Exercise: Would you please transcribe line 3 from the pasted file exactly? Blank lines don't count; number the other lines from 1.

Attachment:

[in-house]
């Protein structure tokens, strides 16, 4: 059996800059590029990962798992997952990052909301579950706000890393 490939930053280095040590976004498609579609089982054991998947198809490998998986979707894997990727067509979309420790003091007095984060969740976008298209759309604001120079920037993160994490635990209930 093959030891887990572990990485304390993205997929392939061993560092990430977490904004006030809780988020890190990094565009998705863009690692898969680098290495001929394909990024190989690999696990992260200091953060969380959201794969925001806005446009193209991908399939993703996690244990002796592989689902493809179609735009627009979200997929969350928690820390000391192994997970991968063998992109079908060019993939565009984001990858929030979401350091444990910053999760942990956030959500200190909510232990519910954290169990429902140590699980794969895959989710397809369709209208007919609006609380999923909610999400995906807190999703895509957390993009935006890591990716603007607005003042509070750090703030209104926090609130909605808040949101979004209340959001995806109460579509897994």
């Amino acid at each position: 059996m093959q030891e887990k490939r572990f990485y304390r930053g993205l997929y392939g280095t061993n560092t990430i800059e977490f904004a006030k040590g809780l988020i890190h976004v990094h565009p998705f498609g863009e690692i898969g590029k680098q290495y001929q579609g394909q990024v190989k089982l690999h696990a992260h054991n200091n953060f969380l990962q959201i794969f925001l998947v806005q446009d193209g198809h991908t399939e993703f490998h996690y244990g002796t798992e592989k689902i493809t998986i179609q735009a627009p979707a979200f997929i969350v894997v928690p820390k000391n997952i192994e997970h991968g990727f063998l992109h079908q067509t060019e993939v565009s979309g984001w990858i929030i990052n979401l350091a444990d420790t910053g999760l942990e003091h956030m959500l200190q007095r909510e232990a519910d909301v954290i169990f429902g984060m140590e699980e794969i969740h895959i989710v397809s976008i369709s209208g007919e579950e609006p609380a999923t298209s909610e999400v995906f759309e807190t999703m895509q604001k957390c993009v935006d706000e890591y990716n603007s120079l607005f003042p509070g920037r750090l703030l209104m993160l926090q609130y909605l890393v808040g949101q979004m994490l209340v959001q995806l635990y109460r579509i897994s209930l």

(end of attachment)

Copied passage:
């Amino acid at each position: 059996m093959q030891e887990k490939r572990f990485y304390r930053g993205l997929y392939g280095t061993n560092t990430i800059e977490f904004a006030k040590g809780l988020i890190h976004v990094h565009p998705f498609g863009e690692i898969g590029k680098q290495y001929q579609g394909q990024v190989k089982l690999h696990a992260h054991n200091n953060f969380l990962q959201i794969f925001l998947v806005q446009d193209g198809h991908t399939e993703f490998h996690y244990g002796t798992e592989k689902i493809t998986i179609q735009a627009p979707a979200f997929i969350v894997v928690p820390k000391n997952i192994e997970h991968g990727f063998l992109h079908q067509t060019e993939v565009s979309g984001w990858i929030i990052n979401l350091a444990d420790t910053g999760l942990e003091h956030m959500l200190q007095r909510e232990a519910d909301v954290i169990f429902g984060m140590e699980e794969i969740h895959i989710v397809s976008i369709s209208g007919e579950e609006p609380a999923t298209s909610e999400v995906f759309e807190t999703m895509q604001k957390c993009v935006d706000e890591y990716n603007s120079l607005f003042p509070g920037r750090l703030l209104m993160l926090q609130y909605l890393v808040g949101q979004m994490l209340v959001q995806l635990y109460r579509i897994s209930l």